ASTM-E8 Tensile bars were direct formed at the standard 100,000 psi pressure from the same resin used in Examples 12-15 and Comparative Examples I-L. Bars from both resins were sintered at 405° C. for 3 hours. In Example 17, a separate set of bars formed from the resin of the present invention was sintered at 380° C. for 3 hours. The bars were immersed in a 1% sodium hydroxide solution at 50° C. FIGS. 1 and 2 show a rapid gain in weight of the bars of Comparative Example M during the first two days' exposure followed by a rapid loss in weight as the bars soften and lose material at the surface. The bars of Example 16 gain weight at a much lower rate and maintain tensile strength superiority. The tensile strength after exposure is shown in FIG. 3 for Example 16 and Comparative Example M. The resin of the present invention loses Tensile Strength more slowly.
The procedure of Example 16 and Comparative Example M was repeated, except the tensile bars were exposed to a refluxing (102°-103° C.) 15% aqueous acetic acid environment. FIG. 4 shows the remarkable tensile strength retention of the bars prepared from the present resin relative to the bars of the Comparative Example after 41 days' exposure.
The following examples illustrate the properties of graphite-filled resin of the present invention compared to graphite-filled resin of the prior art.
Using the continuous precipitation procedure of Example 5, a polyimide was prepared. A 6.5 wt % PAA/pyridine solution containing 10 wt % (based on weight of polyimide resin to be formed) of Lonza KS-5 graphite having an average particle size of 5 microns was fed at 55 parts/minute. Acetone was fed at 35 parts/minute for a pyridine concentration of 60 wt % in the precipitation environment. The slurry was filtered in a 4 liter glass fritted funnel and washed with 3 cake volumes of acetone The filter cake was tray dried at 170° C. for 16 hours at 25" H2 vacuum with a nitrogen purge. The dried resin was ground in a Wiley mill through a 30 mesh screen. The resin had a Crystallinity Index of 12.9, a surface area of 26.5 m2 /gm, and a tensile strength and elongation of 12.3 kpsi and 25%, respectively.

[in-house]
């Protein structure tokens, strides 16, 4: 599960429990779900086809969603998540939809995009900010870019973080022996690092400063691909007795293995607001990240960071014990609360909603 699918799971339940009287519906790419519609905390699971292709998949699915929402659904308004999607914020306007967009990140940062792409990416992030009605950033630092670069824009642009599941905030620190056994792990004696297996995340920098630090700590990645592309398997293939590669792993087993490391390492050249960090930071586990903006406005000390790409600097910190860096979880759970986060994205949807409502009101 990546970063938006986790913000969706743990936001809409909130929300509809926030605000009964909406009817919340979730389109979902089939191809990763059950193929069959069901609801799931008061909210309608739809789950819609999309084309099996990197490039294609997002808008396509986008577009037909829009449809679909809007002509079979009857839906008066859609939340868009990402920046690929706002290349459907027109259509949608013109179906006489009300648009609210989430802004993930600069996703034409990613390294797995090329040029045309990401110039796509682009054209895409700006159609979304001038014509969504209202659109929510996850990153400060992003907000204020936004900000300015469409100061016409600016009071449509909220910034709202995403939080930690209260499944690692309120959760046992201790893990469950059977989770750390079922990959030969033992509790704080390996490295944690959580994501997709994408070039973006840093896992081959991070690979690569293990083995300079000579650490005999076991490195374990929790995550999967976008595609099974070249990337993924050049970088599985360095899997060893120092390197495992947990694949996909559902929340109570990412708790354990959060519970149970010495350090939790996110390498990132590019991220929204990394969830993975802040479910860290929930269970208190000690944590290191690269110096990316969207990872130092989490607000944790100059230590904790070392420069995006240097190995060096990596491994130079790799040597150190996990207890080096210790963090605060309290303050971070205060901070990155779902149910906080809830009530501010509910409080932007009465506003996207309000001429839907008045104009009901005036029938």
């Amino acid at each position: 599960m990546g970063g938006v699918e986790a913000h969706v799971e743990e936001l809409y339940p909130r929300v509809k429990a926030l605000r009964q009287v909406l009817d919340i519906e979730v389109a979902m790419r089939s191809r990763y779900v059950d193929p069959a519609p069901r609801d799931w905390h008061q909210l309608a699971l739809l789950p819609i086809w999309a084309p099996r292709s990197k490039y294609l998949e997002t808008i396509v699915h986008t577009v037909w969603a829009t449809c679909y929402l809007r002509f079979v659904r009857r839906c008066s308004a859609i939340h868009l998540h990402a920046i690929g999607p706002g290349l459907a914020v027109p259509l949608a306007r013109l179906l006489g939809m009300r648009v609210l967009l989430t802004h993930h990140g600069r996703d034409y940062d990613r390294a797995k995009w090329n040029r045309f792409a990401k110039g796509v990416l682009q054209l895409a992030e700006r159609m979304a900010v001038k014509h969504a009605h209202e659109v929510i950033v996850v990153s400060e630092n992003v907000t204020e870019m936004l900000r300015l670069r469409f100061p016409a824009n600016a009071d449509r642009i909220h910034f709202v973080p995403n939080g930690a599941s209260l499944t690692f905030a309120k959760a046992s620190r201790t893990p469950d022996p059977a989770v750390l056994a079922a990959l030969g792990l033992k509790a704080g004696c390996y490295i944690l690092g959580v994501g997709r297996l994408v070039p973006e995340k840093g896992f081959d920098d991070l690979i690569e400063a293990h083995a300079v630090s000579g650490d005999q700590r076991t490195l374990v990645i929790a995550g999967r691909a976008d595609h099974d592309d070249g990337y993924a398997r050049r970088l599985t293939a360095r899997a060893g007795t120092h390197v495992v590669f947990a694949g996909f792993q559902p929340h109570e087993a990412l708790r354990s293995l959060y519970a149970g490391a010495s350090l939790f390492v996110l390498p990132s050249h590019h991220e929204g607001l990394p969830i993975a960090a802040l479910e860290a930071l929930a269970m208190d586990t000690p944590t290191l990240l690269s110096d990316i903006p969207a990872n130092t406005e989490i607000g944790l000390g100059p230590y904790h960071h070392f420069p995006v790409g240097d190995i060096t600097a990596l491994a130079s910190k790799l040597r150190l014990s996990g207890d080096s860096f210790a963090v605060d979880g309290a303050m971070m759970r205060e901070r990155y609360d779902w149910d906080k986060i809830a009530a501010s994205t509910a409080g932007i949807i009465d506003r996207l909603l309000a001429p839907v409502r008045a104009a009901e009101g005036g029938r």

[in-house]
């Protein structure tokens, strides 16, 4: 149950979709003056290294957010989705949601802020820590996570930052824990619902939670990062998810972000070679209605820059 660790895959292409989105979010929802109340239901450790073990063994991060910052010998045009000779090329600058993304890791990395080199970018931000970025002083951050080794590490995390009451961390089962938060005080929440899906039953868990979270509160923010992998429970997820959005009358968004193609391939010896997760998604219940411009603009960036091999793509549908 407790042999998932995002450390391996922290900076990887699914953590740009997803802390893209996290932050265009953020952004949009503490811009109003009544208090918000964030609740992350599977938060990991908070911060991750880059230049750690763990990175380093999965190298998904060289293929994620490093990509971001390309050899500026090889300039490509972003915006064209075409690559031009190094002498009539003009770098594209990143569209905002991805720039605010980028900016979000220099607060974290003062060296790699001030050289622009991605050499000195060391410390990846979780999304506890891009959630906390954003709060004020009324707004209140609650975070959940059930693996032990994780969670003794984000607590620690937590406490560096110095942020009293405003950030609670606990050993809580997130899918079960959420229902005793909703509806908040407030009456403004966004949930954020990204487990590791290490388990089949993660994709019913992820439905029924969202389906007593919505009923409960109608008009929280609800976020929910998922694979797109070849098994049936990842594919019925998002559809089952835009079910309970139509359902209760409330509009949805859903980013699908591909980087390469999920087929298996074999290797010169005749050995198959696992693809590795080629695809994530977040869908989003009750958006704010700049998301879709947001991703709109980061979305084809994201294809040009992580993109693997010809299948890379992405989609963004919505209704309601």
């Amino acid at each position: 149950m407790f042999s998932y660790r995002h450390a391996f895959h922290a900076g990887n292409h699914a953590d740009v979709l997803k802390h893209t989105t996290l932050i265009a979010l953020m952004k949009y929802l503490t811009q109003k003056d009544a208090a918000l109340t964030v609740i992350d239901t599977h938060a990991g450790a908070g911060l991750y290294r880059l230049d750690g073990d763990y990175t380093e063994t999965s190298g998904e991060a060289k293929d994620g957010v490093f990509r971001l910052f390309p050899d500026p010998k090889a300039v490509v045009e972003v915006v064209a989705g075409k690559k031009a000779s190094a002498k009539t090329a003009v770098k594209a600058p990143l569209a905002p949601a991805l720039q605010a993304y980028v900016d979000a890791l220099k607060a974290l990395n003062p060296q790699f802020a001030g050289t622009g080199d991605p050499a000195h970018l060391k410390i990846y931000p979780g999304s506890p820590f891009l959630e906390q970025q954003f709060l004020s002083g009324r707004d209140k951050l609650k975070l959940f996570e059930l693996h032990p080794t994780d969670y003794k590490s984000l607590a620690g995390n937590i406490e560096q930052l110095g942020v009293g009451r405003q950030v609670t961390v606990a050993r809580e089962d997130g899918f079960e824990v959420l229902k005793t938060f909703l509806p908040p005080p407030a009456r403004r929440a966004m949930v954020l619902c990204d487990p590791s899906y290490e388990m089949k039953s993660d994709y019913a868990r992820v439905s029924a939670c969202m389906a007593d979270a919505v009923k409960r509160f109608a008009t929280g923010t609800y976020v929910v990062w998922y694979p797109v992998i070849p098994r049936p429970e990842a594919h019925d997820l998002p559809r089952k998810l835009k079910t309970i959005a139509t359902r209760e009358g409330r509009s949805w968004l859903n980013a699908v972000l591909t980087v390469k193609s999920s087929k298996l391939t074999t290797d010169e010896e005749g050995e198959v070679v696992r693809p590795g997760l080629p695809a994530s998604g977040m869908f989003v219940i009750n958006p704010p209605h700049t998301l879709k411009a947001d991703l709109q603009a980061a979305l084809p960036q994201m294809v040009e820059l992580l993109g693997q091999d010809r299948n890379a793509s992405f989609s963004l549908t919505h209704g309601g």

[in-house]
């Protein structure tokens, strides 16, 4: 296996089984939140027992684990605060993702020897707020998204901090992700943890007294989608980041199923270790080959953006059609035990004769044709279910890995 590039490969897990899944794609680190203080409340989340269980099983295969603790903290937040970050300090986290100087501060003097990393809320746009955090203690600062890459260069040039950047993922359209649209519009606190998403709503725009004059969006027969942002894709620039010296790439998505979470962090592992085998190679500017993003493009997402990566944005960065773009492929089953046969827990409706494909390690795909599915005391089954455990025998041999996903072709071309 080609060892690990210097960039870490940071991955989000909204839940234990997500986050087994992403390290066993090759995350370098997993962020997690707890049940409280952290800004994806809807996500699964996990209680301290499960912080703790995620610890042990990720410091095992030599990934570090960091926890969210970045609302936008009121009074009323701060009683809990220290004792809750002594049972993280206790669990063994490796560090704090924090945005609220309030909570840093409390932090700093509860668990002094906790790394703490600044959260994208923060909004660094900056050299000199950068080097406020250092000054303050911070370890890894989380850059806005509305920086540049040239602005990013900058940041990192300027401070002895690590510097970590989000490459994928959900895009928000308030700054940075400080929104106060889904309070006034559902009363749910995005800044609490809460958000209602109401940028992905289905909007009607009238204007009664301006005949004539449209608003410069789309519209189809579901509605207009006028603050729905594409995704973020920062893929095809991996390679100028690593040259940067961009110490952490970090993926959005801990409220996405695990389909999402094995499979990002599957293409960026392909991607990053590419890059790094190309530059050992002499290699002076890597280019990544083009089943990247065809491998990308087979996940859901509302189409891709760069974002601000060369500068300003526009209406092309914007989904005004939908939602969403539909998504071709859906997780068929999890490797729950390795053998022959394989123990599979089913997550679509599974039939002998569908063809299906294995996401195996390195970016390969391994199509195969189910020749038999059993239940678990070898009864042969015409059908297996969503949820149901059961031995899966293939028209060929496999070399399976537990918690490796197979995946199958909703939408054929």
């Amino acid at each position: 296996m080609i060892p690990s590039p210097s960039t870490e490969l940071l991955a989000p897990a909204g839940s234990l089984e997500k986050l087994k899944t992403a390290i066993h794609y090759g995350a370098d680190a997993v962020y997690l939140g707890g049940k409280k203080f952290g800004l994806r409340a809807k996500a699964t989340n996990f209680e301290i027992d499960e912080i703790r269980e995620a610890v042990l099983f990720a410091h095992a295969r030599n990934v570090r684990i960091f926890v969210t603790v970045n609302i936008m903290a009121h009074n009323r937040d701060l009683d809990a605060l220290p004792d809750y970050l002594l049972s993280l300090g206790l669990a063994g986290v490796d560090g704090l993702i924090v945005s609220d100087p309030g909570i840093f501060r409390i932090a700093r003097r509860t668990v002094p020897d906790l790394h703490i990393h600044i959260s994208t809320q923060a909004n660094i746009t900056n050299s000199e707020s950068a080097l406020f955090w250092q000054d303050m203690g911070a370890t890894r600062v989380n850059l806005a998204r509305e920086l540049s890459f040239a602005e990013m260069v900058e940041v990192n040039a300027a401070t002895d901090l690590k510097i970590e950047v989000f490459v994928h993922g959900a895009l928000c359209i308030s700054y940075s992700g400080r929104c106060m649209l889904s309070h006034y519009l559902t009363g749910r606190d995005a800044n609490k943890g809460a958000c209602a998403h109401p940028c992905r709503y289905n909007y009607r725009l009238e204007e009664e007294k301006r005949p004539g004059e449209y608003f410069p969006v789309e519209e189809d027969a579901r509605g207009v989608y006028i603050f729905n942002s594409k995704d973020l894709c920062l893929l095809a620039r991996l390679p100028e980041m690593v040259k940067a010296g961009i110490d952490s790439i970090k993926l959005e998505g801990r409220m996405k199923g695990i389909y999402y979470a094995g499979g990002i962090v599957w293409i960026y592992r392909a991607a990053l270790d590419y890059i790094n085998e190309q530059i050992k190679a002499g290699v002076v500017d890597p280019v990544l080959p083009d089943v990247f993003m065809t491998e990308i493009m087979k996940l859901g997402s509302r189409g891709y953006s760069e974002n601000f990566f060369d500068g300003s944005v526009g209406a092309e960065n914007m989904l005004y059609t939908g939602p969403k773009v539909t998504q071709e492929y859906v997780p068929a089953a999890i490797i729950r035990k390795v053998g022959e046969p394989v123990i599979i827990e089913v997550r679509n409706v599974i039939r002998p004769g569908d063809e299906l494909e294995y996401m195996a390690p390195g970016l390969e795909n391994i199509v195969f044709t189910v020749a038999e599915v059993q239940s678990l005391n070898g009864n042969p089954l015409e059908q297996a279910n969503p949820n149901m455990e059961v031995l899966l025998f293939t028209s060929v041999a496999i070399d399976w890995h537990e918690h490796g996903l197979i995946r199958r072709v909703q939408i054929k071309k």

Example 19 was repeated, except 20 wt % of the graphite was included in the PAA/pyridine solution. The resin had a Crystallinity Index of 13.8, a surface area of 25.0 m2 /gm, and a tensile strength and elongation of 10.7 kpsi and 19%, respectively.
Example 19 was repeated except 40 wt % of the graphite was included in the PAA/pyridine solution. The resin had a Crystallinity Index of 15.1, a surface area of 20.4 M2 and gm, and a tensile strength and elongation of 8.8 kpsi and 7.2% respectively.
Example 19 was repeated except 30 wt % of the graphite was included in the PAA/pyridine solution. The resin had a Crystallinity Index of 15.8, a surface of 23.8 m2 /gm, and a tensile strength and elongation of 9.2 kpsi and 12%, respectively.
Example 19 was repeated except 50 wt % of the graphite was included in the PAA/pyridine solution. The resin had a Crystallinity Index of 16.8, a surface area of 24.2 m2 /gm, and a tensile strength and elongation of 8.2 kpsi and 5.3%, respectively.
The procedure of Examples 19-23 was repeated. except that a polyimide resin prepared according to Comparative Example A was used. The graphite concentrations were 15% and 37%, respectively.
The comparative Crystallinity Index and surface area for the graphite-filled resins of Examples 19-23 and Comparative Examples O & P are shown in Table III.
The tensile properties of graphite-filled resin of the present invention relative to graphite-filled resins of polymer prepared according to Comparative Examples O and P are shown in FIGS. 5 and 6.
TABLE III______________________________________COMPARATIVE CRYSTALLINITY AND SURFACE AREAVALUES FOR GRAPHITE FILLED POLYIMIDE RESINS Wt % Crystallinity SaResin Graphite Index M.sup.2 /gm______________________________________19 10 12.9 26.520 20 13.8 25.021 40 15.1 20.422 30 15.8 23.823 50 16.8 24.2O 15 30 60P 37 55 60______________________________________
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|U.S. Classification||528/353, 528/492, 528/491|
|International Classification||C08G73/00, C08L79/08, C08G73/10, C08J3/12, C08J3/14|
|Cooperative Classification||C08G73/1067, C08G73/1028, C08J2379/08, C08G73/1032, C08J3/14, C08L79/08|
|European Classification||C08J3/14, C08G73/10N, C08L79/08, C08G73/10B1Q, C08G73/10B1Q2|
|May 31, 1985||AS||Assignment|
Owner name: E.I. DU PONT DE NEMOURS AND COMPANY WILMINGTON, DE
Free format text: ASSIGNMENT OF ASSIGNORS INTEREST.;ASSIGNOR:MANWILLER, CARL H.;REEL/FRAME:004406/0973
Effective date: 19850425
|Apr 30, 1990||FPAY||Fee payment|
Year of fee payment: 4
|Apr 26, 1994||FPAY||Fee payment|
Year of fee payment: 8
|Apr 20, 1998||FPAY||Fee payment|
Year of fee payment: 12